REPORTS of several investigators have indicated that vitamin B12 has growthpromoting properties.1 The possibility that this compound might be of especial benefit to premature infants, as an accelerator of growth and hematopoiesis, has been put to test by a number of clinics, with entirely negative results.2
The present study is concerned with 117 infants admitted to the premature nursery of Baltimore City Hospitals in 1950. Studies were made of the weight gain, the hemoglobin levels, and the red blood cell counts of two groups of premature infants; one group comprised infants who received a daily oral supplement of 30 μ of a solution of crystalline vitamin B12, and the other was a control group.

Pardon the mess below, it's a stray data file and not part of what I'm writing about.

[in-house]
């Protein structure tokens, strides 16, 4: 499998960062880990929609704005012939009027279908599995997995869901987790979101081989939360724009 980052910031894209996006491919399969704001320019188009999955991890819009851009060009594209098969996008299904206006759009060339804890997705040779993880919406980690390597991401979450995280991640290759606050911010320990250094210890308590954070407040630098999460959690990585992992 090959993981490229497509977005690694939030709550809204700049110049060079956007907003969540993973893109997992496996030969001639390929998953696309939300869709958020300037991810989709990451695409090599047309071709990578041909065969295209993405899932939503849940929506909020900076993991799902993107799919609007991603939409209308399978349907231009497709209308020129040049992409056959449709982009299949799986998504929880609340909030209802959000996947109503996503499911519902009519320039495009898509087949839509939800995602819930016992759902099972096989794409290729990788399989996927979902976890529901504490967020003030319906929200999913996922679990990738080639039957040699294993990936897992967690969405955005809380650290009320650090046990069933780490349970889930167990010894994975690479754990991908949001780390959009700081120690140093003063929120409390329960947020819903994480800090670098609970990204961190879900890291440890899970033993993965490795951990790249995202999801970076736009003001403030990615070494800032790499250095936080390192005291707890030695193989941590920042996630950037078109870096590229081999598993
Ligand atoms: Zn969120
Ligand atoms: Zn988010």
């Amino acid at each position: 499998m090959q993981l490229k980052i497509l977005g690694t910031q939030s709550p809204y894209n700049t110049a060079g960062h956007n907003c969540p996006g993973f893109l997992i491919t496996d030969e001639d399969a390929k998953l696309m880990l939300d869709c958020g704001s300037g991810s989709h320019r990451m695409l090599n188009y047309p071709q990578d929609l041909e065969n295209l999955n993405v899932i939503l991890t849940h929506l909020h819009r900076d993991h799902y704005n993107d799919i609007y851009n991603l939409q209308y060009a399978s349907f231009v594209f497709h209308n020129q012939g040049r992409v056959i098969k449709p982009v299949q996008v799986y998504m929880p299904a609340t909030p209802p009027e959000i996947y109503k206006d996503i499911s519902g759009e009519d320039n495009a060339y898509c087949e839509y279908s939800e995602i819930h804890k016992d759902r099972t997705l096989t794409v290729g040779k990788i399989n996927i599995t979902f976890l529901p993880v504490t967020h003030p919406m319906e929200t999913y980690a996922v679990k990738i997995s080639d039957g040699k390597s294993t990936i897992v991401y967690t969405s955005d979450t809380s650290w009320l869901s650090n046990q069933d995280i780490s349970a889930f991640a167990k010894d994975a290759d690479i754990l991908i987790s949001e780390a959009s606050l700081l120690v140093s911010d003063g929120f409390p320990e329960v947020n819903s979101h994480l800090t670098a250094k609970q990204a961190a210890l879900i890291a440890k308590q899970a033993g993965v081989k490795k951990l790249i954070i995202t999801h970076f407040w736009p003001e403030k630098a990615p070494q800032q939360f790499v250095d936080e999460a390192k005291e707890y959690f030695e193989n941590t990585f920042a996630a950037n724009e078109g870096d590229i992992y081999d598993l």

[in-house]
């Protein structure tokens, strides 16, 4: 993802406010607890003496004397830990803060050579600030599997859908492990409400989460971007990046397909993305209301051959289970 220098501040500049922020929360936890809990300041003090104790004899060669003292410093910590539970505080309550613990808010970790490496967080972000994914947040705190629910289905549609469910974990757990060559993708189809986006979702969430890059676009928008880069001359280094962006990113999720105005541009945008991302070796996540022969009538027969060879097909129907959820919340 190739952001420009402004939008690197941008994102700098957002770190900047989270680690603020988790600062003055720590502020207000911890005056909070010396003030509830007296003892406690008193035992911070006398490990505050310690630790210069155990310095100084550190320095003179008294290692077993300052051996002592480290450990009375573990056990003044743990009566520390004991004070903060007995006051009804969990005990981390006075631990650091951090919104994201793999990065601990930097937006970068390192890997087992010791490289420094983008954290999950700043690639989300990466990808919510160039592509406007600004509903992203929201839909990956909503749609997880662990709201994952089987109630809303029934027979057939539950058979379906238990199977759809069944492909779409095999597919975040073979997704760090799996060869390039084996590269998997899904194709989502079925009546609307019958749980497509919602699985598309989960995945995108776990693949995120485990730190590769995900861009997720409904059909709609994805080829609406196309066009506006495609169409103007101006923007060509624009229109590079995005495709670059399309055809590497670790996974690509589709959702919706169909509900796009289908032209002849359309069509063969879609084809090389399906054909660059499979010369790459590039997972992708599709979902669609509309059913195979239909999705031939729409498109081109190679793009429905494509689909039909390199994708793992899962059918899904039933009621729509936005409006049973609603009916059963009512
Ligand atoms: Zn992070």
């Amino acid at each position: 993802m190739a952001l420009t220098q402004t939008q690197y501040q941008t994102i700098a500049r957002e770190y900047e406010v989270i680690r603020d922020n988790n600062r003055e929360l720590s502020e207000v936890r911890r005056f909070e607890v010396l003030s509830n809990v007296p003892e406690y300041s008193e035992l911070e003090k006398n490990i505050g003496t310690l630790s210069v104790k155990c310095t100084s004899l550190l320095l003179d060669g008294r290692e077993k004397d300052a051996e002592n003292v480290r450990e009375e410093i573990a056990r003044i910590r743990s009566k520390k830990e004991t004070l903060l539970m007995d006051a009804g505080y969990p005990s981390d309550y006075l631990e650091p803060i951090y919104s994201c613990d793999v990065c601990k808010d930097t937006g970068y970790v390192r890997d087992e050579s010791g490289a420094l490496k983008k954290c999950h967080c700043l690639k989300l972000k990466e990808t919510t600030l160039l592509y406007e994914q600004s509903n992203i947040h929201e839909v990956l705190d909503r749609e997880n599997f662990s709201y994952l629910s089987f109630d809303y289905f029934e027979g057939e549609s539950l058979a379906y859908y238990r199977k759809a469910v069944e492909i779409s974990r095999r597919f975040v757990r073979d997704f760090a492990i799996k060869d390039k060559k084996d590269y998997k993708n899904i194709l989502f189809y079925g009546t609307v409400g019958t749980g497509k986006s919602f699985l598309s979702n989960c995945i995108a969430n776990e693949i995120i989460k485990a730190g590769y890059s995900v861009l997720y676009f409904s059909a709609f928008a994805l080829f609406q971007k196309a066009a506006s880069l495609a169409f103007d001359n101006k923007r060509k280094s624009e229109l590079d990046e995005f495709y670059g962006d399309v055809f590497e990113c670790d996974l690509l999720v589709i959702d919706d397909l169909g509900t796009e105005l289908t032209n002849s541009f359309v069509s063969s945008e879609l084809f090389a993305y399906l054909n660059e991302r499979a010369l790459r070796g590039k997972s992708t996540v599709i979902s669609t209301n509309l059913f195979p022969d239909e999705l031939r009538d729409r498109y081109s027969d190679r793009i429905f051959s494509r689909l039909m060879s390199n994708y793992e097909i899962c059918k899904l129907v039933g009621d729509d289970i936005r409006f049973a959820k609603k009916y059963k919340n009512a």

Upon admission to the premature nursery infants were assigned alternately to the vitamin B12 group and to the control group. All infants received similar care during the first week of life.
FINBERG L, CHOW BF. LACK OF EFFECT OF SUPPLEMENTARY VITAMIN B12 ADMINISTERED TO PREMATURE INFANTS. AMA Am J Dis Child. 1952;84(2):165–167. doi:10.1001/archpedi.1952.02050020029002
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